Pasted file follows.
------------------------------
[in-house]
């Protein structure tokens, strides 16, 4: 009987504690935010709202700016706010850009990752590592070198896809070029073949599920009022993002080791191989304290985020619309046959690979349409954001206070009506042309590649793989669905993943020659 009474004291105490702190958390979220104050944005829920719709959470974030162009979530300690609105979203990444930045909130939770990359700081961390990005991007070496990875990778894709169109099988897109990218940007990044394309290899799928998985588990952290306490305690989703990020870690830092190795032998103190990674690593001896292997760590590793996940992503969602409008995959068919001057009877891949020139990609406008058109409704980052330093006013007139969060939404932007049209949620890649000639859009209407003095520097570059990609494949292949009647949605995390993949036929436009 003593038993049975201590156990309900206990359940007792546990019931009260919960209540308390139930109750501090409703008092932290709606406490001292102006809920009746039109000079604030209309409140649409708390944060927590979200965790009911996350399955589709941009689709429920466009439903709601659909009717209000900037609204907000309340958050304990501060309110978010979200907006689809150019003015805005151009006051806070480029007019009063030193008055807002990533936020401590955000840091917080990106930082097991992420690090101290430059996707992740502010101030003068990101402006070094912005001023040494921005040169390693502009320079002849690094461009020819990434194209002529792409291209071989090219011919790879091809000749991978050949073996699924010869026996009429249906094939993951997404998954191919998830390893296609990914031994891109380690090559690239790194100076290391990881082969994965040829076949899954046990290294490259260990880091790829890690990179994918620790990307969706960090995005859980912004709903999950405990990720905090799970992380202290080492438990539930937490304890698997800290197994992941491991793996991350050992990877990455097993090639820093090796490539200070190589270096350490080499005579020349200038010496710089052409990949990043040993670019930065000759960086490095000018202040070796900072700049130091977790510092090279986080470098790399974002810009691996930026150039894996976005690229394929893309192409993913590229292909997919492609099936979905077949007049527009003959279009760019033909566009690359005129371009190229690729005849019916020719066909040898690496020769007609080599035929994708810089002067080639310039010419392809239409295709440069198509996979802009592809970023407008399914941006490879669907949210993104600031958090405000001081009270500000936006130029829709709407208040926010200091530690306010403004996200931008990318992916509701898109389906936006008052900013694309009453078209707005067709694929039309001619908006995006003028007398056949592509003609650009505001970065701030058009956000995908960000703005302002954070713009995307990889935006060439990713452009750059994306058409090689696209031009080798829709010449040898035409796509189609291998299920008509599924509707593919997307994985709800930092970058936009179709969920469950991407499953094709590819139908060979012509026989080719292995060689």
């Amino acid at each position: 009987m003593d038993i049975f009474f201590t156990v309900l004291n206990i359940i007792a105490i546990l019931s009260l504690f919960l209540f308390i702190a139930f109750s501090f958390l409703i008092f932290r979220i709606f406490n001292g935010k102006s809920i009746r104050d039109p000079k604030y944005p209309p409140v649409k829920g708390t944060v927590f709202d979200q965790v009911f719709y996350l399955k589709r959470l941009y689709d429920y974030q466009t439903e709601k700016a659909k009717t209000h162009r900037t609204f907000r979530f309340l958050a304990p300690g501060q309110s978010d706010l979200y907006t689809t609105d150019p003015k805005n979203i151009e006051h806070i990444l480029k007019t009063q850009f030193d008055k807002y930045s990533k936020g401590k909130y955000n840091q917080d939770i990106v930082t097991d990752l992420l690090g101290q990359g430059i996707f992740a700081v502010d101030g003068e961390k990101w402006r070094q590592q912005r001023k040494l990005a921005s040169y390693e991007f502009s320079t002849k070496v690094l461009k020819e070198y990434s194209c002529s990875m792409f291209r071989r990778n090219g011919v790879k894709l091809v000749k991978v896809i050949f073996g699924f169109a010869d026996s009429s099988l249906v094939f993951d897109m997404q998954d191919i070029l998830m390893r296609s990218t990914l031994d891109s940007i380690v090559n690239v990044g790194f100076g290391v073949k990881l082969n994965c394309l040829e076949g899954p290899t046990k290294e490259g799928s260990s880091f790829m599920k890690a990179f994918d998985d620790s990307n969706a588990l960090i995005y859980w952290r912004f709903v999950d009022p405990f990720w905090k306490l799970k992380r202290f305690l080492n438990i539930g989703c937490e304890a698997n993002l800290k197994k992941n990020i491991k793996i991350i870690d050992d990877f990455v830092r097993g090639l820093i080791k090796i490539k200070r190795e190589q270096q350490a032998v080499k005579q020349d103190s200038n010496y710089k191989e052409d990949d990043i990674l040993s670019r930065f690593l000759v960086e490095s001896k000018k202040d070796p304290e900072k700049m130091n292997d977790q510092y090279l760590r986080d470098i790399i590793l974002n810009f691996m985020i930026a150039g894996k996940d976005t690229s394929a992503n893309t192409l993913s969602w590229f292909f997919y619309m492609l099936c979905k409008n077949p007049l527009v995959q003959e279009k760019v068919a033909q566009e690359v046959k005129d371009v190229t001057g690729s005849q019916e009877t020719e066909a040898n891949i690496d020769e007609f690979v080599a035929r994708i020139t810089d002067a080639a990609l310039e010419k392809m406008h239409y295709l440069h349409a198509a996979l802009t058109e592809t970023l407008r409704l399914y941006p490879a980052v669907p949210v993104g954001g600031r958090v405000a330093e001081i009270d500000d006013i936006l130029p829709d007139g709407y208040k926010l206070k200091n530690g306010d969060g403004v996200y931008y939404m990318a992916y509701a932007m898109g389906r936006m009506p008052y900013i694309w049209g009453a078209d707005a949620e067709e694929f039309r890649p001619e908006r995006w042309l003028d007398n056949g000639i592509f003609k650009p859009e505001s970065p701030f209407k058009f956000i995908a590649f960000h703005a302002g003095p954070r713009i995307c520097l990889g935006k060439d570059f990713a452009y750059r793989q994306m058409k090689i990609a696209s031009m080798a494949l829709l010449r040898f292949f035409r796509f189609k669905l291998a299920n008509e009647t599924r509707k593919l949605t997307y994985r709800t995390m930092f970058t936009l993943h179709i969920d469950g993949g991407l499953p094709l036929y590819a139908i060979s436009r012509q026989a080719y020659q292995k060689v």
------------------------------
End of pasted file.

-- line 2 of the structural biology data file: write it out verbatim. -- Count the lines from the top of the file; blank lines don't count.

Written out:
């Protein structure tokens, strides 16, 4: 009987504690935010709202700016706010850009990752590592070198896809070029073949599920009022993002080791191989304290985020619309046959690979349409954001206070009506042309590649793989669905993943020659 009474004291105490702190958390979220104050944005829920719709959470974030162009979530300690609105979203990444930045909130939770990359700081961390990005991007070496990875990778894709169109099988897109990218940007990044394309290899799928998985588990952290306490305690989703990020870690830092190795032998103190990674690593001896292997760590590793996940992503969602409008995959068919001057009877891949020139990609406008058109409704980052330093006013007139969060939404932007049209949620890649000639859009209407003095520097570059990609494949292949009647949605995390993949036929436009 003593038993049975201590156990309900206990359940007792546990019931009260919960209540308390139930109750501090409703008092932290709606406490001292102006809920009746039109000079604030209309409140649409708390944060927590979200965790009911996350399955589709941009689709429920466009439903709601659909009717209000900037609204907000309340958050304990501060309110978010979200907006689809150019003015805005151009006051806070480029007019009063030193008055807002990533936020401590955000840091917080990106930082097991992420690090101290430059996707992740502010101030003068990101402006070094912005001023040494921005040169390693502009320079002849690094461009020819990434194209002529792409291209071989090219011919790879091809000749991978050949073996699924010869026996009429249906094939993951997404998954191919998830390893296609990914031994891109380690090559690239790194100076290391990881082969994965040829076949899954046990290294490259260990880091790829890690990179994918620790990307969706960090995005859980912004709903999950405990990720905090799970992380202290080492438990539930937490304890698997800290197994992941491991793996991350050992990877990455097993090639820093090796490539200070190589270096350490080499005579020349200038010496710089052409990949990043040993670019930065000759960086490095000018202040070796900072700049130091977790510092090279986080470098790399974002810009691996930026150039894996976005690229394929893309192409993913590229292909997919492609099936979905077949007049527009003959279009760019033909566009690359005129371009190229690729005849019916020719066909040898690496020769007609080599035929994708810089002067080639310039010419392809239409295709440069198509996979802009592809970023407008399914941006490879669907949210993104600031958090405000001081009270500000936006130029829709709407208040926010200091530690306010403004996200931008990318992916509701898109389906936006008052900013694309009453078209707005067709694929039309001619908006995006003028007398056949592509003609650009505001970065701030058009956000995908960000703005302002954070713009995307990889935006060439990713452009750059994306058409090689696209031009080798829709010449040898035409796509189609291998299920008509599924509707593919997307994985709800930092970058936009179709969920469950991407499953094709590819139908060979012509026989080719292995060689």